The Oxford-AstraZeneca’s COVID-19 vaccine is safe and effective and should be deployed widely, including in countries where the variant of the coronavirus first identified in South Africa may reduce its efficacy, a World Health Organization panel said on Wednesday.
In interim recommendations on the shot, the Strategic Advisory Group of Experts on Immunization (SAGE) panel said the vaccine should be given in two doses with an interval of eight to 12 weeks, and should also be used in people aged 65 and older.
Even in countries such as South Africa, where questions have been raised about the AstraZeneca vaccine’s efficacy against a newly emerged variant of the SARS-CoV-2 coronavirus, “there is no reason not to recommend its use,” SAGE’s chair, Alejandro Cravioto, told a briefing.
“We have made a recommendation that even if there is a reduction in the possibility of this vaccine having a full impact in its protection capacity, especially against severe disease, there is no reason not to recommend its use even in countries that have circulation of the variant,” he said.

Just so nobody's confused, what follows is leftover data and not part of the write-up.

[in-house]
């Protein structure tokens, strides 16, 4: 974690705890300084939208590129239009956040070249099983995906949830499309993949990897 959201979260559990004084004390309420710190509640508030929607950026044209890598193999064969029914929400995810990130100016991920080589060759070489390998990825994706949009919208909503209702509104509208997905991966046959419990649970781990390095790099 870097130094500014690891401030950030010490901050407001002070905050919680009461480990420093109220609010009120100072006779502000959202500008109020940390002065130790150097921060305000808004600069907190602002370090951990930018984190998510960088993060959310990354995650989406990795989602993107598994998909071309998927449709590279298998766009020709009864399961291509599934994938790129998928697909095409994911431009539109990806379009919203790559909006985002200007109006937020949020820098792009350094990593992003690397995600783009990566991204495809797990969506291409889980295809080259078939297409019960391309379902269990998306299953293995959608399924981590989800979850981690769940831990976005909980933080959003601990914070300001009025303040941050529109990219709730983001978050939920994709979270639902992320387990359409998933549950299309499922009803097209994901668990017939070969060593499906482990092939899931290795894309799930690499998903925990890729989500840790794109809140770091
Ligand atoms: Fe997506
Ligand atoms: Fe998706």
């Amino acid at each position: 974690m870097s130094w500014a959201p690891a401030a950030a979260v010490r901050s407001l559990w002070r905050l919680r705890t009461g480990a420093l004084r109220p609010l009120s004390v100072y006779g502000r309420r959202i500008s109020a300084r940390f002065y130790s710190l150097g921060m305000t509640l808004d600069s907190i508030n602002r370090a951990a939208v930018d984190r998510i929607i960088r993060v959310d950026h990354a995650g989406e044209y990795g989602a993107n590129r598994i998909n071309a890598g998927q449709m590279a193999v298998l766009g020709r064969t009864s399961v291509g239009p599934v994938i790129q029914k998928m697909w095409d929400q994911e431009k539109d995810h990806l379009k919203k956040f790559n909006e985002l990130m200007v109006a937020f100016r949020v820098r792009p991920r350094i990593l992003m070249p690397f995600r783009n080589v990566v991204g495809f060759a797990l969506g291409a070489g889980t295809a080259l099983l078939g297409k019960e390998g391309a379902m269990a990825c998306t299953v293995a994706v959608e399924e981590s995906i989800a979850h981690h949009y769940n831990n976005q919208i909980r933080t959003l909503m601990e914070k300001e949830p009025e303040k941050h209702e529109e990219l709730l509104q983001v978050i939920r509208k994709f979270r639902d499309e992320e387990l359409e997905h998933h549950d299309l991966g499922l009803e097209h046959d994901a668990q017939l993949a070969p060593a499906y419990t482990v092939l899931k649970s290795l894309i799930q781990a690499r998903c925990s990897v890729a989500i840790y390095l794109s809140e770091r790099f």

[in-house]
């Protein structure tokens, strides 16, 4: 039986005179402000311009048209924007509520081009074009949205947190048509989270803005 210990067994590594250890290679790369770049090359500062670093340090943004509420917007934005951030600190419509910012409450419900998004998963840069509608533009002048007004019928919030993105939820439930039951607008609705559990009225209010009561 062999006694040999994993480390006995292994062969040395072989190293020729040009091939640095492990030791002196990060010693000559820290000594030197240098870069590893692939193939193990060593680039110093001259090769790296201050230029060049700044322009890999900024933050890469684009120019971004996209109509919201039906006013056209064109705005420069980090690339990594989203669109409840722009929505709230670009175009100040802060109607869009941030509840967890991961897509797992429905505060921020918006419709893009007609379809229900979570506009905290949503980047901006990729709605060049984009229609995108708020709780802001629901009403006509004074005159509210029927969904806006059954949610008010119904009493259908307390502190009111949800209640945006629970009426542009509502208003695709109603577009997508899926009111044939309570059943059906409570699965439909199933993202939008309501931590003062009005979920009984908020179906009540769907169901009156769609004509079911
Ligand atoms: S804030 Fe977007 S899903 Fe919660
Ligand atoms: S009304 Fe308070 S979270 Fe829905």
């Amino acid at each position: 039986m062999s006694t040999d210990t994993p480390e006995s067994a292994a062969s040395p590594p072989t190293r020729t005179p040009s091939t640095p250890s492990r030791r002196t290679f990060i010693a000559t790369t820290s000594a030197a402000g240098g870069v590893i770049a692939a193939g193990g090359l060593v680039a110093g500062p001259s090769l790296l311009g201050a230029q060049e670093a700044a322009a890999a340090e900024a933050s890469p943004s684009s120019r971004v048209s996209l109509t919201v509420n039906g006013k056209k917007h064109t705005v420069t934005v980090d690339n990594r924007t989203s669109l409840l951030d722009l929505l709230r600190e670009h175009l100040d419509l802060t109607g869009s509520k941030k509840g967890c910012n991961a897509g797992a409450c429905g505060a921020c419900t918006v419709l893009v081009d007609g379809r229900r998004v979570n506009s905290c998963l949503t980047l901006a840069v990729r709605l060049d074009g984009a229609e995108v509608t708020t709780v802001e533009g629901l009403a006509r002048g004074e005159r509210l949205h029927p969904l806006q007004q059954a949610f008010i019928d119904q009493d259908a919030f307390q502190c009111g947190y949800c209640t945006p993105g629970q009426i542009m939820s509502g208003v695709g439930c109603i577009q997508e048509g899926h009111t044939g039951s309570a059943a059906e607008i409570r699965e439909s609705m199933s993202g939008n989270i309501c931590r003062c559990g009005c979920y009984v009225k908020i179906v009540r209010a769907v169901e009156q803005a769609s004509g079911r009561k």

Health Canada is considering authorization of the AstraZeneca vaccine, which is cheaper and easier to store than the two mRNA vaccines already approved for use in this country.
Health Canada “is currently completing its review of the submitted data and expects to make a decision on the authorization of the AstraZeneca vaccine in the coming days,” a spokesperson said in an email on Tuesday. “While the Department collaborates with other regulators, it remains committed to conducting an independent and thorough scientific review of all COVID-19 vaccines.”
South Africa this week paused part of its rollout of the AstraZeneca vaccine after data from a small trial showed it did not protect against mild to moderate illness from the variant of the coronavirus now dominant in the country.
The WHO said those preliminary findings “highlight the urgent need for a co-ordinated approach for surveillance and evaluation of variants” and their impact on vaccine efficacy.
“The WHO will continue to monitor the situation,” it said. “As new data become available, recommendations will be updated accordingly.”
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